Monday, August 22, 2016
Variations on the Bulgarian Folk Song: Kaval Sviri
Gabrielle: Xena, this was our only frying pan! Why do you do that? You do have weapons, don't you?
Xena: I like to be creative in a fight. It gets my juices going.
Gabrielle: Can we cook with your juices?
from Xena, Warrior Princess, Episode: A Day in the Life
Today's post features variations of the Bulgarian folk song Kaval Sviri, which was used in the series Xena, Warrior Princess. It ran from 1995 - 2001 and was extremely popular. Despite its popularity, I never watched an entire episode, and never knew that the theme music was from Bulgaria.I found out entirely by accident while traveling through the Universe of YouTube.
Xena, Warrior Princess was a fantasy show based on Greek, German and Norse mythology. Xena attempts to redeem herself from the sins of her past by using her fighting skills to help the defenseless. Her sidekick and best friend, Gabrielle, is also a major character.
Kaval Sviri is a song about a young woman who falls in love with a young man who plays the kaval (also known as a shepherd's flute). I found the lyrics (in Bulgarian) with transliteration.
Video #1 is the song as used in the program, played by the group Dashina from the Berklee College of Music. It is a very powerful piece and familiar to fans of the show. I really like this passionate, modern rendition of Kaval Sviri. There are no traditional Bulgarian folk instruments used here. Instead, there are a bass, violins, viola, a keyboard, drums, clarinet, and an electric guitar.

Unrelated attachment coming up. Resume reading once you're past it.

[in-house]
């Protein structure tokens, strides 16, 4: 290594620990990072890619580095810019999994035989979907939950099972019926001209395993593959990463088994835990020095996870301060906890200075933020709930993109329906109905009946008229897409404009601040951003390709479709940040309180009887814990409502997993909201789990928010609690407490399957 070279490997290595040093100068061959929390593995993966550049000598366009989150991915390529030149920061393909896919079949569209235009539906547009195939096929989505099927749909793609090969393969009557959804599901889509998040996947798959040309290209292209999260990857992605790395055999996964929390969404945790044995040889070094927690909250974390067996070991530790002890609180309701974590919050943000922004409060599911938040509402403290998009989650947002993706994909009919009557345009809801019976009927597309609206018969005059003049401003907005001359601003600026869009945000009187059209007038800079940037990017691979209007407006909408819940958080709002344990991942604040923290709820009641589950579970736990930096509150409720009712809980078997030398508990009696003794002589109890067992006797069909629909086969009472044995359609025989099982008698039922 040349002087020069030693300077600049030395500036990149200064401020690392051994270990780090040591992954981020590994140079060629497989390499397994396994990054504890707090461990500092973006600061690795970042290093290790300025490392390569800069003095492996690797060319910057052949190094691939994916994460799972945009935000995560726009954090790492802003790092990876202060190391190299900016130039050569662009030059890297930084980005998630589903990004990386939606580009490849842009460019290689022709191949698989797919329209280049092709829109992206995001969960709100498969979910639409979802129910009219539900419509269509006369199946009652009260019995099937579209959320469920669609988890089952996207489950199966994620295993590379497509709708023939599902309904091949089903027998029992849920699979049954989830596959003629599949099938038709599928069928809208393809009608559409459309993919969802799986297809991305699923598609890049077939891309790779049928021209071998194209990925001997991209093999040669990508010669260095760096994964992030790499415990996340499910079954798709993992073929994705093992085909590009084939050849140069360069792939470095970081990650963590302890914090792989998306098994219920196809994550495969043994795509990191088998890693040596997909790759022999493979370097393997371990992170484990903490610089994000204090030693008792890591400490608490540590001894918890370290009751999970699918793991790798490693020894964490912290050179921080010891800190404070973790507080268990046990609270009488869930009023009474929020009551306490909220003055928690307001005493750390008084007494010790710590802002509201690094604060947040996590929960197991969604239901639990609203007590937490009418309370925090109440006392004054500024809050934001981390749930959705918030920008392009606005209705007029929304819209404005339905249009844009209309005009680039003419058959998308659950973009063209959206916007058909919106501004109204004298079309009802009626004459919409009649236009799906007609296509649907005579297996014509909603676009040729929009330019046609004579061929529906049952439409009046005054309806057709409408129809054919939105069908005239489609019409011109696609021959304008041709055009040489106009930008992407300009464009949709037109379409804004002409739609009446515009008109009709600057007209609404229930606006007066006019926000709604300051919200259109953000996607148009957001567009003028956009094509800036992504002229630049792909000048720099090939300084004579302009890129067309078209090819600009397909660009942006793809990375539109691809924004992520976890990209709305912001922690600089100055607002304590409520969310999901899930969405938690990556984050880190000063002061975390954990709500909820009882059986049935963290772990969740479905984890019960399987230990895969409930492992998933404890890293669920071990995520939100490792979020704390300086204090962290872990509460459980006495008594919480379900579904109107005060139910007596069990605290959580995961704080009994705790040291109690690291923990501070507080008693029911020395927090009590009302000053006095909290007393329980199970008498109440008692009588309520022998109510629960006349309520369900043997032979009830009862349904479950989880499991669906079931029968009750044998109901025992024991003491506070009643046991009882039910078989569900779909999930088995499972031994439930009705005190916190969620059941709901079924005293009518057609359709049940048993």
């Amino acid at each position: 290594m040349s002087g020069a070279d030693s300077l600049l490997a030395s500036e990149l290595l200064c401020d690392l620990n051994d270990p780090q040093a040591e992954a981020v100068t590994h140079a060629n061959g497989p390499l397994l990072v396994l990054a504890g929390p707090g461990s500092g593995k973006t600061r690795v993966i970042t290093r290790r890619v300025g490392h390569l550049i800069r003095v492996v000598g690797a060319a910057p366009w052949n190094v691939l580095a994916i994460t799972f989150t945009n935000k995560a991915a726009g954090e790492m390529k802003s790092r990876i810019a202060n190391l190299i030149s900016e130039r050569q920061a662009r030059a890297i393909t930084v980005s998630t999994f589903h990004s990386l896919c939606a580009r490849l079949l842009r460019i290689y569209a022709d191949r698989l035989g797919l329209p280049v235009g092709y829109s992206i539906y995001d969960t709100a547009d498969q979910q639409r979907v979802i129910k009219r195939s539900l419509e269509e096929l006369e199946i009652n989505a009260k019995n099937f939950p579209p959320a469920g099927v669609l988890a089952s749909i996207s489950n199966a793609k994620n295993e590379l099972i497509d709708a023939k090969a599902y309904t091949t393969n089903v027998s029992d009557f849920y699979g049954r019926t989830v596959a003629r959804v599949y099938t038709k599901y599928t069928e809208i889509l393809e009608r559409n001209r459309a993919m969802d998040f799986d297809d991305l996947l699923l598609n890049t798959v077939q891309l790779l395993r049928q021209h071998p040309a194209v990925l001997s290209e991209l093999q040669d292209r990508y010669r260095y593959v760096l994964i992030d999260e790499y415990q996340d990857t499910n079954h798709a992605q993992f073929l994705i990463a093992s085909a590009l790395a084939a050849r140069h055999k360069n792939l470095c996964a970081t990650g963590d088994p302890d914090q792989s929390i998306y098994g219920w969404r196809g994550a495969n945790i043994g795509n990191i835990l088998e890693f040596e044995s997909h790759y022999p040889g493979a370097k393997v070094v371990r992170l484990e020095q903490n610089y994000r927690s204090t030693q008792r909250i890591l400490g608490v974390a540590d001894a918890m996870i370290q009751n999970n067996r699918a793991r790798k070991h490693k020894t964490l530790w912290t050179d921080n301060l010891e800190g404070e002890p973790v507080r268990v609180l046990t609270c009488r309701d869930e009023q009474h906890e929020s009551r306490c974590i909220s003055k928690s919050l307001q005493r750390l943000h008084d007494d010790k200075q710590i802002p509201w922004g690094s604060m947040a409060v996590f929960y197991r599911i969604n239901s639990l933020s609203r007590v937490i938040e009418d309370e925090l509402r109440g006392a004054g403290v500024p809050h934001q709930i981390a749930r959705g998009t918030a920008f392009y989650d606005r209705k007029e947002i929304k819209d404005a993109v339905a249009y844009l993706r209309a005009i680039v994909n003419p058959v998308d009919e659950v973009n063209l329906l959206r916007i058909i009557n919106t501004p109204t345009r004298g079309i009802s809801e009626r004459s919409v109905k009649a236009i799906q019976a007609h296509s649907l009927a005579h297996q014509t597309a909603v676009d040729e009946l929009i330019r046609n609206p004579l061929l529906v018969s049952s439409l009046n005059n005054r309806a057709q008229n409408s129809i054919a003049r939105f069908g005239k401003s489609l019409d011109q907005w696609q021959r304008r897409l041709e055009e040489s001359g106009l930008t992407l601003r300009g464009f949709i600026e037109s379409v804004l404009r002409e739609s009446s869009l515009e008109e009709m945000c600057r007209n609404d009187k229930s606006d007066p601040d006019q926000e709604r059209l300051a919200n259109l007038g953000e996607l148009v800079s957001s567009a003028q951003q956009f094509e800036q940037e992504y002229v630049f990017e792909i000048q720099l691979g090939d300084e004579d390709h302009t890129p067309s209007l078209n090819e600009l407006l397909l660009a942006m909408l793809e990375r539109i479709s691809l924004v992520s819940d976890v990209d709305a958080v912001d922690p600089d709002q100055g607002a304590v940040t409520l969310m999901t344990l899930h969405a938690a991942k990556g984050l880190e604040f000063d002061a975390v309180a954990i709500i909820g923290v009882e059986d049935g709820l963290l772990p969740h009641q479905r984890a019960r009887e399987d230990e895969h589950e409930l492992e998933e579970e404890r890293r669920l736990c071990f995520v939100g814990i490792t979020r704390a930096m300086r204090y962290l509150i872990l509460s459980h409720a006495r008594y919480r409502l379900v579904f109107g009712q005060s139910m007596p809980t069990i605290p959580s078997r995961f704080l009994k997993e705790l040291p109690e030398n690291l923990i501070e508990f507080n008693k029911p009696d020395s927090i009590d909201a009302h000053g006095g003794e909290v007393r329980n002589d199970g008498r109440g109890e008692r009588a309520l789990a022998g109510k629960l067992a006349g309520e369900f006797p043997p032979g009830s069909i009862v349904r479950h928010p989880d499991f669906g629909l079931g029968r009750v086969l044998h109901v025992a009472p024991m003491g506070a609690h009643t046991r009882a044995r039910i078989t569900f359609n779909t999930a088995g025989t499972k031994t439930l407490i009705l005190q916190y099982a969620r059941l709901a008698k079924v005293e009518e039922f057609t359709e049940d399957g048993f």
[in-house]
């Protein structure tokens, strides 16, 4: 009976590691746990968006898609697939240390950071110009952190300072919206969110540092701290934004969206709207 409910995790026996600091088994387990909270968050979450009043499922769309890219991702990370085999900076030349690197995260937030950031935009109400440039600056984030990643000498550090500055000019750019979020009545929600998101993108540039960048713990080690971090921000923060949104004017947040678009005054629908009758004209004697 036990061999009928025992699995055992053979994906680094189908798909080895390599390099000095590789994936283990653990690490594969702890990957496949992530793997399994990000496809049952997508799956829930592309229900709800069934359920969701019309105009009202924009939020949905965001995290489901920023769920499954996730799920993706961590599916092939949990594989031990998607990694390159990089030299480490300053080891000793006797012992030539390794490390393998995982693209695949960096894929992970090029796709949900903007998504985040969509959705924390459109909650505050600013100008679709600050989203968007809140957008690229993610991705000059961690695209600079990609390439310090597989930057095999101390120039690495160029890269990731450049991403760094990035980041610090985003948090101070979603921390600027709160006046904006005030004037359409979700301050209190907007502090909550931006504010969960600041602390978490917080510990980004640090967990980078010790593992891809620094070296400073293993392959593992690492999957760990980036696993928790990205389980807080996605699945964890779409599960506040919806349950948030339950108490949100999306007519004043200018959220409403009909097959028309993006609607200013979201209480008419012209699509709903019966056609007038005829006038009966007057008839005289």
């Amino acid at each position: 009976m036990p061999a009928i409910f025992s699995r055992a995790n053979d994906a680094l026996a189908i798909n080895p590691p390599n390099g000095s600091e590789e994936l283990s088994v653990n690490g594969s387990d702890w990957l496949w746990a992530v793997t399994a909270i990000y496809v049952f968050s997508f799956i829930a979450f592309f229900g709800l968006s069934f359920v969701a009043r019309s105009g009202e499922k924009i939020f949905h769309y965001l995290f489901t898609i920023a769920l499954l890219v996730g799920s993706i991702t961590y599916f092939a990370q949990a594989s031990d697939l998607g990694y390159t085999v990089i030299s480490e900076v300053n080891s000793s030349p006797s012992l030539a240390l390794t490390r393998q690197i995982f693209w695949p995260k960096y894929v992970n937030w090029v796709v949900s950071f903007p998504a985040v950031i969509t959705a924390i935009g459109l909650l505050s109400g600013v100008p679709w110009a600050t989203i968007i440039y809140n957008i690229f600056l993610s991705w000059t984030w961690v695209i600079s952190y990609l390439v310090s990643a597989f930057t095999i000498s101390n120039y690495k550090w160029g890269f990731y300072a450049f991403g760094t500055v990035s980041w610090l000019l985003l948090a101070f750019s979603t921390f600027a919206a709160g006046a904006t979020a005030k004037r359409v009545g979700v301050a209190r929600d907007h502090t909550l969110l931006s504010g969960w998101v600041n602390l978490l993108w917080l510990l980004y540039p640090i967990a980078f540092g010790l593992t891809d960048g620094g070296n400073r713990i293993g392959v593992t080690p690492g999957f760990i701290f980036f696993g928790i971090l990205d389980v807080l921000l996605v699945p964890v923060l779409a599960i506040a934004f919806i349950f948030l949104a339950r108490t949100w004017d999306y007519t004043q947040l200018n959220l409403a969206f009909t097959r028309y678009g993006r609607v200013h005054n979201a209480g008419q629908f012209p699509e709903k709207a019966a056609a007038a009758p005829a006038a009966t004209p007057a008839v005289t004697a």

Video #2 is what Kaval Sviri sounds like with a large ensemble, a capella (no instrumental accompaniment) with male and female performers. The group is the London Bulgarian Choir.
Video #3 is performed by Ensemble Trakia. It was released in 1988 on the album Le Mystère des Voix Bulgares, Vol. II.
Video #4 is the same song, also a capella, with a small group this time.They have very powerful voices that harmonize well.
You can read about The Nightingale Trio here. Surprise, none of the ladies is Bulgarian! They used to perform with the Yale Slavic Chorus, and started their own group after they graduated.
If you enjoyed this you may also like:
Modern Versions of Traditional Bulgarian Folk Songs, Parts One, Two and Three
Bulgarian Folklore and Pop Culture
This work is licensed under a Creative Commons Attribution-Noncommercial-No Derivative Works 3.0 United States License.